Category Archives: PowerShell

A Timely PowerShell Prompt

021913_2047_WordTest1.pngDuring the course of writing a few scripts that refresh a specific part of the console, such as the recent Read-Host alternative, I realized that flashing colors wasn’t always necessary. The fact that I could update the same space on the screen meant I could write the same content with minor changes and it would look like the the screen as “flipping”. Essentially I was thinking of a clock.

So I thought it might be handy to have a clock as part of my PowerShell prompt. PowerShell has a built-in function called Prompt but you can replace it with your own version. The function will only last for as long as your PowerShell session so if you don’t like it, exit and restart PowerShell.

This is for the most part the basic function that shows PS and your current location. This prompt function will not work properly in the PowerShell ISE. The magic happens by always setting the cursor to the same coordinates in the PowerShell shell console. I use the same type of While loop I used in my other functions, only this time I’m waiting for the user to press any key, which would indicate the start of typing a command. Once that has been detected, the looping stops and the time ceases to be refreshed in the prompt.

You really need to see this live but here’s a screenshot example.
time-prompt-1

Then I thought it might be helpful to have the clock stand out so I added a little color.

time-prompt-2

The only issue I’ve found with these prompts, is that if you need to scroll in the console window, you’ll need to press the spacebar or type something so that the clock stops refreshing. Otherwise you are scrolling while PowerShell is trying to write to the console.

Instead of clock you could use a countdown timer. Or perhaps some sort of performance counter. For a prompt though, you need to make sure you can get and display the information in a few hundred milliseconds, otherwise the prompt will feel sluggish and unresponsive.

Enjoy and let me know where this leads you.

More Flashing Fun

talkbubbleI received a lot of interest in my Invoke-Flasher script. One comment I received on Twitter was for a way to use it interactively in a script. In essence, he wanted a flashing Read-Host so I took my original concept and tweaked it until I came up with a Read-Host alternative I simply call Read-Host2. This function will only work in the PowerShell console, NOT the PowerShell ISE.

The main tweak I made was to collect all the typed keys until Enter is pressed. I have a Switch construct to also eliminate the Shift key. The assumption is that you are writing text so this should be the only non alphanumeric key you would use. The message prompt will keep flashing until you start typing. I also emulated echoing text to the screen, including password masking if you use AsSecureString. The last change is a new parameter to allow you to flash the foreground color instead of the background color. There are several examples in the comment-based help.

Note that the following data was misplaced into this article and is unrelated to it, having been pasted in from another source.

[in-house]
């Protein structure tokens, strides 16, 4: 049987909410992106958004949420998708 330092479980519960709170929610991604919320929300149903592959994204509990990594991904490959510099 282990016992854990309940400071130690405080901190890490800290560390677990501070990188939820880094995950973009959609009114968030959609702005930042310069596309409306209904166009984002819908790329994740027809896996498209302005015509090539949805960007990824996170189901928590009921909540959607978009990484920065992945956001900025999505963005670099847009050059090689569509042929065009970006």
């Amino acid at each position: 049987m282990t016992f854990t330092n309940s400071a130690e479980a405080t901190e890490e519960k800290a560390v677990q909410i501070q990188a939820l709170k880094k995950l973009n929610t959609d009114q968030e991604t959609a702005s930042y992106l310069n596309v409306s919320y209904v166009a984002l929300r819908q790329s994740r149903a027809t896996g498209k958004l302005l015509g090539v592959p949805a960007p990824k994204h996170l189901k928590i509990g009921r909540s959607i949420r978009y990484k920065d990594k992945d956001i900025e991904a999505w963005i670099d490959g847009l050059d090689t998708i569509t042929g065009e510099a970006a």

Here are some screen shots.
Read-Host2-01

Read-Host2-02

I hope you’ll let me know what you think.

Look at Me!

bluelight Last week I posted some ideas on how to add notifications to your scripts. Those ideas were variations on the old school “Press any key to continue” prompt that I assume many of you are familiar with. Most of those concepts should work for you, but they assume you looking at the PowerShell window. I thought about those situations where perhaps I only see a portion of the PowerShell window. Wouldn’t it be helpful if you had some other visual clue, like a flashing light? I thought so and whipped up Invoke-Flasher. I’ll admit the name might have an unexpected connotation, but you can always change it.

Here’s the function, and then I’ll explain how to use it.

This function will only work in the PowerShell console, not the PowerShell ISE because it uses the ReadKey() method from $host.ui.rawui to detect if the user hits any key. The main portion of the function keeps looping through until a key is pressed. Each time through the background color of the host UI is toggled between the current color and Red, or whatever console color you specify. Each time through the script writes your text and “Press any key to continue”. I use the Coordinates property of the host to write to the same spot on the screen each time so there’s no scrolling.

By default, the Write-Host line will “flash” by alternating the background color. Or you can use the -FullScreen parameter which will clear the host everytime. If you use this option in your script, make sure the main part of your script is saving data somewhere because you won’t see it. Here’s an example of how you might use it.

After the main portion of the script completes, the flashing message is displayed after the results. If you want to use the fullscreen approach, you could try something like this:

When the main portion of the script finishes you’ll get a flashing screen with the text message. Press any key and you’ll get the results.

I have to say I’m intrigued by this function and can already think of some ways to improve it. If you have suggestions or find this useful, I hope you’ll let me know.